Tag Archives: how to save money in college

Save Money in College | Money Saving Tips for Students

November 30, 2011

How Students Can Save Money in College

College is an exciting time in students’ lives.  Students learn about new subjects and explore their career options in a safe, knowledge-based setting. However, it is important college students also begin to form healthy financial habits in college. Too often, students that start off on the wrong foot make poor decisions later on, especially when it comes to their finances. Here are some ways students can save money in college and use their money in smart ways. These methods have worked for a number of students and are a good way to usher in adulthood and responsibility.

Purchase Second-Hand Supplies & Textbooks

Save money in college - used funrniture

You'll probably have some of these items that you can bring from home. Credit: William Hook, Flickr.com.

Many students want all new supplies for their dorm room. This can cost students and parents a lot of money and frustration when the bill arrives.  Thus, consider borrowing and buying used as strategies to save money in college:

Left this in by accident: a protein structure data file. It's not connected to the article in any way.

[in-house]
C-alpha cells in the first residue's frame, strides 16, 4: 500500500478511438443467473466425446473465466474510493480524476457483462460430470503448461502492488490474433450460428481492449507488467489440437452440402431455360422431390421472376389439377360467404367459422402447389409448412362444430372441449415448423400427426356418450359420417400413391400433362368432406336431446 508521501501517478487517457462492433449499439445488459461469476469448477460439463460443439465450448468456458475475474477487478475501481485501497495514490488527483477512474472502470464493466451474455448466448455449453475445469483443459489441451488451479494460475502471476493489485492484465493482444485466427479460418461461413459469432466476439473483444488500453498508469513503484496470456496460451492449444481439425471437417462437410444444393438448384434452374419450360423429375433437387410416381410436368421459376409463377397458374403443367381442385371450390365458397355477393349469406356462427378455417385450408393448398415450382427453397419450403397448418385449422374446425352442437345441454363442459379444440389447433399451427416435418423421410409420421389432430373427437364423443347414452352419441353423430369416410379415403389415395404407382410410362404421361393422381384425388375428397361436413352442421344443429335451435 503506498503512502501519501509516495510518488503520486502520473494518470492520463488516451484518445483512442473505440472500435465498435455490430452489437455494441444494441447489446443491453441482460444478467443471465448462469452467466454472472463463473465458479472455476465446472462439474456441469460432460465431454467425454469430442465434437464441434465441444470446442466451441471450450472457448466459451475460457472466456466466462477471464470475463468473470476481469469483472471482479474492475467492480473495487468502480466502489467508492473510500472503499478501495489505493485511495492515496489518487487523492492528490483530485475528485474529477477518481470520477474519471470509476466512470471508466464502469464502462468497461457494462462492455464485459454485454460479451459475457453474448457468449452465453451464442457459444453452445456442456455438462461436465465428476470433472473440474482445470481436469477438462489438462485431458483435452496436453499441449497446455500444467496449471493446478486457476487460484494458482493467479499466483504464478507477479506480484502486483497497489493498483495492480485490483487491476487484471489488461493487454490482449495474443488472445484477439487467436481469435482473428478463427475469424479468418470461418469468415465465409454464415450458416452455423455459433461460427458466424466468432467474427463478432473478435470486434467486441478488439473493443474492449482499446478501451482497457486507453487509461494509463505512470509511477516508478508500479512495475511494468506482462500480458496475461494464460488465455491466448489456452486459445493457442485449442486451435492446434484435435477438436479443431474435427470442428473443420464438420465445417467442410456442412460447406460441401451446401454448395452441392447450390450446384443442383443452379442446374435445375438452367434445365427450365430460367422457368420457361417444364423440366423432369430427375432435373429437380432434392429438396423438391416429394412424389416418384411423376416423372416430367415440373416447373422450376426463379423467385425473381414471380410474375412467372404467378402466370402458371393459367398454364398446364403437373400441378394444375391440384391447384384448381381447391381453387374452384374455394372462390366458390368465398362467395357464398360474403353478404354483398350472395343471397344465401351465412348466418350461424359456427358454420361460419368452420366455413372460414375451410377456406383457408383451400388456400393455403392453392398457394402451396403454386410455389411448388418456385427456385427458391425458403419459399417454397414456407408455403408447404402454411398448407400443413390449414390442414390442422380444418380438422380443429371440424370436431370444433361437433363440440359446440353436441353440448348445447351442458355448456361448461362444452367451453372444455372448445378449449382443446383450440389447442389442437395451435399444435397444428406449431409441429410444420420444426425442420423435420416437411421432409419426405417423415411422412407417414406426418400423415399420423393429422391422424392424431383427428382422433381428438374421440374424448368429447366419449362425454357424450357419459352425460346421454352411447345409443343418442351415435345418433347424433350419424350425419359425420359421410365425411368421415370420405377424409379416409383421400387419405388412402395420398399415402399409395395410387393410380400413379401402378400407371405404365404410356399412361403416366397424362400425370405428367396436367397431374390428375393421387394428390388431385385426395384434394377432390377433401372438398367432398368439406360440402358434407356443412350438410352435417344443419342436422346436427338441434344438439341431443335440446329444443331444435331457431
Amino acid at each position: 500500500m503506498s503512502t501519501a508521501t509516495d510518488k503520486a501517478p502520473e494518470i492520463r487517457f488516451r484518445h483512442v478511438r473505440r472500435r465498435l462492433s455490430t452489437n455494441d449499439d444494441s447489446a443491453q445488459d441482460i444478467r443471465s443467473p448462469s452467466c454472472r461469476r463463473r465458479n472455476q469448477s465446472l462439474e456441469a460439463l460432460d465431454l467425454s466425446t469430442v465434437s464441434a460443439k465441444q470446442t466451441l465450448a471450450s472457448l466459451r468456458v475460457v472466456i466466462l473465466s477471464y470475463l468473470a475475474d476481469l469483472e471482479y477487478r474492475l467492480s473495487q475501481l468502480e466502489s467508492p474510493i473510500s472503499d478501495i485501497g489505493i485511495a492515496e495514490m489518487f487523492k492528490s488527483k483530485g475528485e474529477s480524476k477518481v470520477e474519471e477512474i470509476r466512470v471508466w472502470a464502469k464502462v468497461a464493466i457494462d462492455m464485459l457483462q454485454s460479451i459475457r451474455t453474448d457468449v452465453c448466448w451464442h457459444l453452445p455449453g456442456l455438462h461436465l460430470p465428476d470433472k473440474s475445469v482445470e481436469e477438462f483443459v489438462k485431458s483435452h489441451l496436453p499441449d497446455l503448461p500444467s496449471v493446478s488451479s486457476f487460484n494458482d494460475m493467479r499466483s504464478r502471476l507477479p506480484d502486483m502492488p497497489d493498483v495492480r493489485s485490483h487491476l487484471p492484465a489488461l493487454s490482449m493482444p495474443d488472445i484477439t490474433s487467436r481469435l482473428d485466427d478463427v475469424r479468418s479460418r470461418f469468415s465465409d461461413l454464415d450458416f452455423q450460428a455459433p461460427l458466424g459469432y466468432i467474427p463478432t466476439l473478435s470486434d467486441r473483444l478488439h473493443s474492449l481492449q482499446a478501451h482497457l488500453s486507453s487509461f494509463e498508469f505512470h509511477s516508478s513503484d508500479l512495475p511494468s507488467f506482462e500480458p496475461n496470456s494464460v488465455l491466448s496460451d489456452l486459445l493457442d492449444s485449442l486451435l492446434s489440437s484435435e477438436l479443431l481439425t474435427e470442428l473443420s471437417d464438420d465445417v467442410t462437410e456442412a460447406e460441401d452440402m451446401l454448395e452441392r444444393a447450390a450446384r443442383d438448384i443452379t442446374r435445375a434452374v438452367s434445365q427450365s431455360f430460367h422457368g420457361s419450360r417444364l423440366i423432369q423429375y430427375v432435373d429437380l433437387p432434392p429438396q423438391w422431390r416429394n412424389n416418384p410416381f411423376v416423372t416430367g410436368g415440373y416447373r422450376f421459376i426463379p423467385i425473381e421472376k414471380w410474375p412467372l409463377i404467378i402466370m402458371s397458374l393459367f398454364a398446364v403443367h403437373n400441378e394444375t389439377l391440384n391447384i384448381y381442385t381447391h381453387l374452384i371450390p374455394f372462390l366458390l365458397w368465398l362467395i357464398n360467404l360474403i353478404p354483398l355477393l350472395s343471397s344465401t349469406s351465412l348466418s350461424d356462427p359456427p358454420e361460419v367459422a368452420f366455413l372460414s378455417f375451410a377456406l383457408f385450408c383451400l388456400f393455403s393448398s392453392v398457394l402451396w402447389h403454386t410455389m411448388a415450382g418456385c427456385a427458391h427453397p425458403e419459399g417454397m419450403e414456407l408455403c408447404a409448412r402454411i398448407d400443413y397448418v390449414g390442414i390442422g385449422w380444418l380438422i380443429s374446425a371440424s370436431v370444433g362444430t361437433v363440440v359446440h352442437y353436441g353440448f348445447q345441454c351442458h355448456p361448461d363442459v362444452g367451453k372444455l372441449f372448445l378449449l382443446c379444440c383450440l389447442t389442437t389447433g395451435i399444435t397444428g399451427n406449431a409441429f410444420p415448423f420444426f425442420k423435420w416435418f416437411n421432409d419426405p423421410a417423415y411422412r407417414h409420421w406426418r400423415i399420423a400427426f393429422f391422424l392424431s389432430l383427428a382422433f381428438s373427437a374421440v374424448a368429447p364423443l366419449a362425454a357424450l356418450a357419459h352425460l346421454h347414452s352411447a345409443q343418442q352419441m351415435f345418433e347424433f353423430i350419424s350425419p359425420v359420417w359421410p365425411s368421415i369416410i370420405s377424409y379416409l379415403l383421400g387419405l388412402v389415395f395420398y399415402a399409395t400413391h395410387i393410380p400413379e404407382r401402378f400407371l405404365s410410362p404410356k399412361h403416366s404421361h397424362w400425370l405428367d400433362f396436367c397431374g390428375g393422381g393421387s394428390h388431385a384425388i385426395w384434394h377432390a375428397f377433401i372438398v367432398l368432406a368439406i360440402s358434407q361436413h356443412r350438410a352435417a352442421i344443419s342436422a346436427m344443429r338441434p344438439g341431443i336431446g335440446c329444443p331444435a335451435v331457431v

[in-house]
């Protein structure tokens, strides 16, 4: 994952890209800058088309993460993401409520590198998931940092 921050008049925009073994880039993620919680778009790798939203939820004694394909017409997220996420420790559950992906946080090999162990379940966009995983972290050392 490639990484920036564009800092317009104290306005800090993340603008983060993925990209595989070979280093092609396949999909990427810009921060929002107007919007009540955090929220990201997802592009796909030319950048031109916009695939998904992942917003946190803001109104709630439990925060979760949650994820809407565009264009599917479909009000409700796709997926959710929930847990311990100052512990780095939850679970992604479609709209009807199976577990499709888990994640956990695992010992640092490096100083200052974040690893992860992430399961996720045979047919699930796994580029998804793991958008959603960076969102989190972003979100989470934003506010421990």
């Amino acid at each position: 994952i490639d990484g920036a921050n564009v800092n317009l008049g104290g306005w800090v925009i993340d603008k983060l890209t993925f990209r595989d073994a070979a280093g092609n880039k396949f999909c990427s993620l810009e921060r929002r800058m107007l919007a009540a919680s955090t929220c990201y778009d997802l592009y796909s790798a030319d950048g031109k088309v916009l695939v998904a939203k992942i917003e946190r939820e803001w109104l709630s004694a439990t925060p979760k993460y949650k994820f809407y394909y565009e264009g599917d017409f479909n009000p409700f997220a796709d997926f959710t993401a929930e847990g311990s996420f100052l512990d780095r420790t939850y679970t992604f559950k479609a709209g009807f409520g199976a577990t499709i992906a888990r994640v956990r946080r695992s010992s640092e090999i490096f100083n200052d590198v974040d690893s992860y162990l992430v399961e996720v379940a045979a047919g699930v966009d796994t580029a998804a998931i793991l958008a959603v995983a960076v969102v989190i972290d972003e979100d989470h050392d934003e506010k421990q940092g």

• Buy items like furniture, second-hand. You may find good second-hand supplies like coffee tables or lamps at consignment shops or garage sales. You might even have these supplies at home and can easily transport them with you to college.
  • Talk to family and friends and see if they have any supplies lying around you can buy at a lower cost. You never know when an old desk can become a study companion at college!
  • Bring materials and supplies you already have. Your pillow from home will work just as well at college and decorative items like photos or pictures you wish to hang up might be suited for your dream dorm room design. Additionally, bringing items you already own may help when you feel homesick at college. It is always a better option to add a touch of home to a dorm room rather than shopping for brand new items at stores.